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UN Atomic Watchdog Urges Iran To Come Clean On Uranium Enrichment Program

The head of the UN atomic watchdog has called on Iran to provide explanations for the presence of uranium particles at several undeclared sites and to adhere to its legal obligations with regard to its nuclear program.

The lack of progress in clarifying the International Atomic Energy Agency’s questions concerning the correctness and completeness of Iran’s safeguards declarations “seriously affects the ability of the agency to provide assurance of the peaceful nature” of the country’s nuclear program, IAEA Secretary-General Rafael Grossi told the IAEA board of governors in Vienna on September 13, according to a transcript posted on the agency’s website.

"I remain deeply concerned that nuclear material has been present at undeclared locations in Iran and that the current locations of this nuclear material are not known to the agency. And I am increasingly concerned that, even after some two years, the safeguards issues outlined above in relation to the four locations in Iran not declared to the agency, remain unresolved," he said.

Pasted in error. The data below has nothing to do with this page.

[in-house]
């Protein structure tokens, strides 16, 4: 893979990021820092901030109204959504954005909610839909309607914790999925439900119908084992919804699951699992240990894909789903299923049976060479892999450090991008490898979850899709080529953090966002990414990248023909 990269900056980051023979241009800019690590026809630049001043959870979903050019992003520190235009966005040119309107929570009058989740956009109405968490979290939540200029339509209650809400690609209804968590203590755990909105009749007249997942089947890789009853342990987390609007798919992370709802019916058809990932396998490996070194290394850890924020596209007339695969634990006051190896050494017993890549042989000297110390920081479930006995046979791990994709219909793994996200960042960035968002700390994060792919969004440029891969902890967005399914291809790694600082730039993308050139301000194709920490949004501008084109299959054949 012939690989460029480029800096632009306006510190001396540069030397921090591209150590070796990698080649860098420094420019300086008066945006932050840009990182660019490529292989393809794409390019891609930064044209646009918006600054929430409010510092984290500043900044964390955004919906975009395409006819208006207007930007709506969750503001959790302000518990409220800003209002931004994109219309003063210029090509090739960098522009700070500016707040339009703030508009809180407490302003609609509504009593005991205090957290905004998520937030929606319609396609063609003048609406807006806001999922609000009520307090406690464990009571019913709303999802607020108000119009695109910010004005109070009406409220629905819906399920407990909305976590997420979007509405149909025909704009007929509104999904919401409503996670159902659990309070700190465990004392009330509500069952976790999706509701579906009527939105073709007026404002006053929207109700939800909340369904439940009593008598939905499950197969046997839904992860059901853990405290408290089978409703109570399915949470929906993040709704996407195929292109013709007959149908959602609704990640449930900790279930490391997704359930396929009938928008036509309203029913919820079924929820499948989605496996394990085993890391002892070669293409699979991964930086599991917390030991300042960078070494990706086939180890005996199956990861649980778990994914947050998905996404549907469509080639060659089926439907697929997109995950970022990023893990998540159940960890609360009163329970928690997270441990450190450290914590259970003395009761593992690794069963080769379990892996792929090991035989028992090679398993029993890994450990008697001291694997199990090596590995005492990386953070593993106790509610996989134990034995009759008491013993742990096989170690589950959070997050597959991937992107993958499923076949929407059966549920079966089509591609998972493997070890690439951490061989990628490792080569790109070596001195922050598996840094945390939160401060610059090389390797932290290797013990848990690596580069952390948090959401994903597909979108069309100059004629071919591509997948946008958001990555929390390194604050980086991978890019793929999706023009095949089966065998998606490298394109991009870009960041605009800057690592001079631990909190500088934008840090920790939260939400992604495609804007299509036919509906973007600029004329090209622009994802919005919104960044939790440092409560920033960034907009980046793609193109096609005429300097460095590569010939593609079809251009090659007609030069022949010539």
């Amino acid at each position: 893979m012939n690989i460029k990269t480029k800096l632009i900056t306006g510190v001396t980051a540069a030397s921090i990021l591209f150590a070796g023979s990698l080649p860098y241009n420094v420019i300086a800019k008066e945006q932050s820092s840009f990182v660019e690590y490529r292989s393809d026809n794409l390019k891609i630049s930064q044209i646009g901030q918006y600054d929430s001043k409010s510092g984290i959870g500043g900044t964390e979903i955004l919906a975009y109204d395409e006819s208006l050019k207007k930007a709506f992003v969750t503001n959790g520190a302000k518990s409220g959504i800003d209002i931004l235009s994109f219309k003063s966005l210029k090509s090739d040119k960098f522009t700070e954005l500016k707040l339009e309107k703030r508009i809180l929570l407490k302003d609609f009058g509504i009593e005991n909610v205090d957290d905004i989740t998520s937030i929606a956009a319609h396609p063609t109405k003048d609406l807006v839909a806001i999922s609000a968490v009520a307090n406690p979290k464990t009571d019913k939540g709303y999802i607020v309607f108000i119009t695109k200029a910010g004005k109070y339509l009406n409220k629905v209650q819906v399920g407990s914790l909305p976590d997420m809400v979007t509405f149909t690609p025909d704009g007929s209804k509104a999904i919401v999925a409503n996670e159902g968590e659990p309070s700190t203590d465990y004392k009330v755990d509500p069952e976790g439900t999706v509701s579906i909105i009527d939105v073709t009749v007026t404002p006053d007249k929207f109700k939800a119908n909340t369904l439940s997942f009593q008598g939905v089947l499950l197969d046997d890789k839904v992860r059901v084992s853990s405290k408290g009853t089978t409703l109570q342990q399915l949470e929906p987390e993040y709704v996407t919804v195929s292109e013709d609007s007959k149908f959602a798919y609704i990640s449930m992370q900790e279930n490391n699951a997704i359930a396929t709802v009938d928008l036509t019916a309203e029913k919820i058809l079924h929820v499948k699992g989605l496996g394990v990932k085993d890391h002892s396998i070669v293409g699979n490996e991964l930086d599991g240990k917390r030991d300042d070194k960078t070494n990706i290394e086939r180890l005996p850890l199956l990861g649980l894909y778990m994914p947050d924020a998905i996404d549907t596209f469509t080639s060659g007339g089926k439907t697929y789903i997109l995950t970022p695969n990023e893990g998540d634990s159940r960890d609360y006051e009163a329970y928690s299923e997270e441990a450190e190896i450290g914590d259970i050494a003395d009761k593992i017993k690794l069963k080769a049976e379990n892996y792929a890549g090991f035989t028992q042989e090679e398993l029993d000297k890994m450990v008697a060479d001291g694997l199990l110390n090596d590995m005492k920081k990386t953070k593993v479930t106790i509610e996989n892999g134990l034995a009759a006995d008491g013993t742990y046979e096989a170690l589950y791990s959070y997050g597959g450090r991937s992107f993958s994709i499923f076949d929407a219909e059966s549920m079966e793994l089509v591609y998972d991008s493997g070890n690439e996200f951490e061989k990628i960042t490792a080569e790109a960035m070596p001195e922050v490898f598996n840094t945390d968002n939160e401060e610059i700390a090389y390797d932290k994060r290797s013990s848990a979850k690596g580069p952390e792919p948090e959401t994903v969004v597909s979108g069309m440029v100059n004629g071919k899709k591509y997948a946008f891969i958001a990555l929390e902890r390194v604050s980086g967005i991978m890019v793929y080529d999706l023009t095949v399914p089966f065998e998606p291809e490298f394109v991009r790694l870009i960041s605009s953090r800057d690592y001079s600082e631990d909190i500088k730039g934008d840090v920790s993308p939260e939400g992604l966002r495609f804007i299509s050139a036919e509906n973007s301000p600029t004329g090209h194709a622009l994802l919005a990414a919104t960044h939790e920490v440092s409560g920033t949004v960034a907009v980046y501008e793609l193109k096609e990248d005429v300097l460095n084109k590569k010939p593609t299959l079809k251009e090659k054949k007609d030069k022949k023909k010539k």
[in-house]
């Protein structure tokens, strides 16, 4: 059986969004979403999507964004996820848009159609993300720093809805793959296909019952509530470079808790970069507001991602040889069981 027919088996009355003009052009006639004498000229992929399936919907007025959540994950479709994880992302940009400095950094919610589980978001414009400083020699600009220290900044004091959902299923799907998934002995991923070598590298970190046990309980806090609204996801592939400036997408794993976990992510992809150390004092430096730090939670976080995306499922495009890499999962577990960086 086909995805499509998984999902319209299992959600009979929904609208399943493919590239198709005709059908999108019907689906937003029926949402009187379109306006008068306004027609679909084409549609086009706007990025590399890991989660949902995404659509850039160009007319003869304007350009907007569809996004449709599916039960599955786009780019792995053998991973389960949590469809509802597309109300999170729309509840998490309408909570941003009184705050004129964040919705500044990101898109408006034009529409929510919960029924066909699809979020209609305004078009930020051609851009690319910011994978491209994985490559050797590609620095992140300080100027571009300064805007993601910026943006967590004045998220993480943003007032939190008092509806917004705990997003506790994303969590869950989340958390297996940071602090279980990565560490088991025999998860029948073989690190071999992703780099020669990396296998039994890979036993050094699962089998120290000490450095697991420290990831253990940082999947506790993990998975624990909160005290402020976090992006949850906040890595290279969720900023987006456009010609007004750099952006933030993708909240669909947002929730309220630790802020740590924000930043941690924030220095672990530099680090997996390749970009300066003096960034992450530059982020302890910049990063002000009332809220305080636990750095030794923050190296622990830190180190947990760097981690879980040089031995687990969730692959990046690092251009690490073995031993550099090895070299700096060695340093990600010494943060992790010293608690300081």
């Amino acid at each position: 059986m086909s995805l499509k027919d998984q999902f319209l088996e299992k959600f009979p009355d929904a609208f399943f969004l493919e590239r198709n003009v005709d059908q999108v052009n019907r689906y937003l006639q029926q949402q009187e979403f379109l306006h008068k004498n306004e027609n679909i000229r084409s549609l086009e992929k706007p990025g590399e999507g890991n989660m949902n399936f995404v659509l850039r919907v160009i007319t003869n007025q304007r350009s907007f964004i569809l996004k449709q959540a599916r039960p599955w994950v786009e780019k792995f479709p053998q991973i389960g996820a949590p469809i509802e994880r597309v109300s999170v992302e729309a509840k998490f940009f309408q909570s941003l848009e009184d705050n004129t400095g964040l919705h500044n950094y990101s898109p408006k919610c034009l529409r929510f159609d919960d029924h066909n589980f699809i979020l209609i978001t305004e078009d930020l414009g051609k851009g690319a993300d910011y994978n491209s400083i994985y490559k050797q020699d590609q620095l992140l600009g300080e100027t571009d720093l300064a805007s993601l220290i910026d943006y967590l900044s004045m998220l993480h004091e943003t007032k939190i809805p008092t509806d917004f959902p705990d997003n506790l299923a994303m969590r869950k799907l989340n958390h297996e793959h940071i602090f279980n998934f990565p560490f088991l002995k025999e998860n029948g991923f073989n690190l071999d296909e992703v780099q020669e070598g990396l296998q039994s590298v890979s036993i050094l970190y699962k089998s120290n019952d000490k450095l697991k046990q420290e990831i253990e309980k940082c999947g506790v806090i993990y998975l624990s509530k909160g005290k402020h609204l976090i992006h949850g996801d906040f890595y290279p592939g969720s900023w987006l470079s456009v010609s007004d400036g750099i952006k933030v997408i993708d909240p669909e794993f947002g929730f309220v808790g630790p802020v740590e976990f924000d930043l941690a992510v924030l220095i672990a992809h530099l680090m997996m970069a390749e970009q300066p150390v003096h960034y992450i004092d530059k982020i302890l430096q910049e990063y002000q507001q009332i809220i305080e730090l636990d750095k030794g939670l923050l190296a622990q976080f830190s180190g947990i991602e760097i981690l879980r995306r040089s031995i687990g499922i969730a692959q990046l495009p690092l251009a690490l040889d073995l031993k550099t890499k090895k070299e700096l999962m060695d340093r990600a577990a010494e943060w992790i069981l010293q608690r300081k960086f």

Western powers must decide whether to push for a resolution criticizing Iran and raising pressure on it for stonewalling the IAEA at the meeting of the agency's 35-country board of governors.

A resolution could jeopardize the resumption of talks to revive the 2015 nuclear deal between Tehran and world powers, as Tehran bristles at such moves.

Under the Iran nuclear agreement, Tehran agreed to restrictions on its nuclear activities in exchange for the lifting of sanctions.

But former President Donald Trump pulled the United States out of the deal in 2018, reintroducing painful economic sanctions. Iran responded as of 2019 by breaching many of the deal's core restrictions, like enriching uranium to a higher purity, closer to that suitable for use in nuclear weapons.

Grossi reiterated that the IAEA’s verification and monitoring activities have been "seriously undermined" since February, after Iran refused to let inspectors access IAEA monitoring equipment.

The agency’s “confidence that it could maintain continuity of knowledge had been declining over time and had recently significantly further declined,” he said, adding: “This confidence could continue to decline unless the situation were immediately rectified by Iran.”

During Grossi's first visit to Iran since hard-line President Ebrahim Raisi took office in August, Iranian officials agreed on September 12 to allow international inspectors to service surveillance cameras at its sensitive nuclear sites and to continue filming there.

Upon arriving back in the Austrian capital, the IAEA chief said the agreement was "a measure to allow time for diplomacy" while stressing it was not "a permanent solution."

Talks between Iran and world powers over limiting Iran's nuclear program in exchange for sanctions relief have been idle since June.

By RFE/RL

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